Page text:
Reviews for Rumble & Spew : Gross Stuff in Your Stomach and Intestines


Horn Book Guide Reviews 2010 Spring
These over-the-top volumes include a decent amount of information about the human body, hidden among the gags and groaners (including a string of synonyms for flatulence). The recipe for fake snot included in Crust and other research suggestions invite reader participation. Photographs, graphics, and microscope-enhanced images on brightly colored pages compete with the texts. "Gross Facts" and other sidebars appear throughout. Reading list. Bib., glos., ind. [Review covers these Gross Body Science titles: Hawk & Drool, Rumble & Spew, and Crust & Spray.] Copyright 2010 Horn Book Guide Reviews.

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Library Media Connection Reviews 2010 January/February
Boogers, snot, and sneezing sound gross, but that?s the title of the first chapter in one of these books. Kids love to be grossed out and that is where this series excels. Based upon biology and elements of human anatomy these books are a great hook to help readers learn the facts about our bodies, well, the gross parts. The illustrations are a combination of enlarged slide photos of the real stuff, clearly labeled computer enhanced images, line drawings, and other cartoon elements. The layout encourages the reader to explore the book. Text sections are clearly written, but little factoids and other pieces are set out to add interest. Challenging vocabulary is defined within the text and in the glossary. This series will enhance Science classroom curriculum and also provide interesting recreational reading choices. Bibliography. Glossary. Index. Recommended. Lisa Hunt, NBCT Elementary Library Media Specialist, Apple Creek Elementary, Moore, Oklahoma ¬ 2010 Linworth Publishing, Inc.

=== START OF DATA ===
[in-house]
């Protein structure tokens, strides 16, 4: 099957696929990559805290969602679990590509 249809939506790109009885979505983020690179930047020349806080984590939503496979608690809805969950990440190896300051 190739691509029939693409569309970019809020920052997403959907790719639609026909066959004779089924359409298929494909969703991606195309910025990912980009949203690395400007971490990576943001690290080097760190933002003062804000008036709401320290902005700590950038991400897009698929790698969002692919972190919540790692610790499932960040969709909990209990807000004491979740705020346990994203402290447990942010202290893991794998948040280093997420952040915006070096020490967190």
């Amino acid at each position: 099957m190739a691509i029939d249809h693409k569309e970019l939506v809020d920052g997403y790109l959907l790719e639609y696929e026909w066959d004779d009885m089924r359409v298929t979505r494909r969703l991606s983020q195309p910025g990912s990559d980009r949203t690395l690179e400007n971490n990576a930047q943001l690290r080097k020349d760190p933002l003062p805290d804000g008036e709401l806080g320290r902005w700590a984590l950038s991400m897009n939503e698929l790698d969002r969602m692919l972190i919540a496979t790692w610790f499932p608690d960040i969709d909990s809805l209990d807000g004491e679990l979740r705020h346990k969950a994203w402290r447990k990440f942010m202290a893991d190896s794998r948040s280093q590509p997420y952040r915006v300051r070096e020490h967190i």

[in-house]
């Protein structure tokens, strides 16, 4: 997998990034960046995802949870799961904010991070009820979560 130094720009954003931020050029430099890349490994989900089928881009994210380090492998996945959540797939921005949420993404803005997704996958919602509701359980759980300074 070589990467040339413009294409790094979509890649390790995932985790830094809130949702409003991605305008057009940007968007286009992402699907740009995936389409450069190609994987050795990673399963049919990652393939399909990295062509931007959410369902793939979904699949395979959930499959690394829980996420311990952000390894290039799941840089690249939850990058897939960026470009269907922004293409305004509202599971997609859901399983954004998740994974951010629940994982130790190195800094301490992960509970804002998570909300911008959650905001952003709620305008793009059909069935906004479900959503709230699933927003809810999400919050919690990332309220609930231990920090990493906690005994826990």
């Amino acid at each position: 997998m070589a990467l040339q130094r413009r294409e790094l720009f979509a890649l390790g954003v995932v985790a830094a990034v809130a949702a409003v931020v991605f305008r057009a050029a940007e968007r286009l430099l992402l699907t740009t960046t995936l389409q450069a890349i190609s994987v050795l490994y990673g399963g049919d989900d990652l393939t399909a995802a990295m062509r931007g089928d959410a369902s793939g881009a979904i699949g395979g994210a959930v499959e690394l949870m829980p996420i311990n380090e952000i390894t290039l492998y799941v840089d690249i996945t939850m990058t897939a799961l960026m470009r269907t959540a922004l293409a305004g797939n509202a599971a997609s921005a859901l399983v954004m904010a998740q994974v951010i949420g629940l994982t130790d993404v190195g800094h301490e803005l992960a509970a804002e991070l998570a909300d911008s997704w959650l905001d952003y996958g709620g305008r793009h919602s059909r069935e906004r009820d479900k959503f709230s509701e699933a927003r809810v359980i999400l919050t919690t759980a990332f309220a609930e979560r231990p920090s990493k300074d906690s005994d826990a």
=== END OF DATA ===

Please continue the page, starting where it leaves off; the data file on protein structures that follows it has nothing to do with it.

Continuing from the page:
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School Library Journal Reviews 2009 November

Gr 4-6-These titles work the ick factor to the max with their irreverent style and over-the-top look at body functions. Solid information layered between sarcastic comments and kid-friendly terminology like fart, poop, barf, and puke will keep readers engaged. "Gross fact" and other call-out boxes include historical and scientific details. Labeled, captioned (and graphic) photographs, cartoon-style illustrations, and micrographs add information, though some of the micrographics are incompletely labeled. Read these on an empty stomach.

[Page 37]. Copyright 2008 Reed Business Information.

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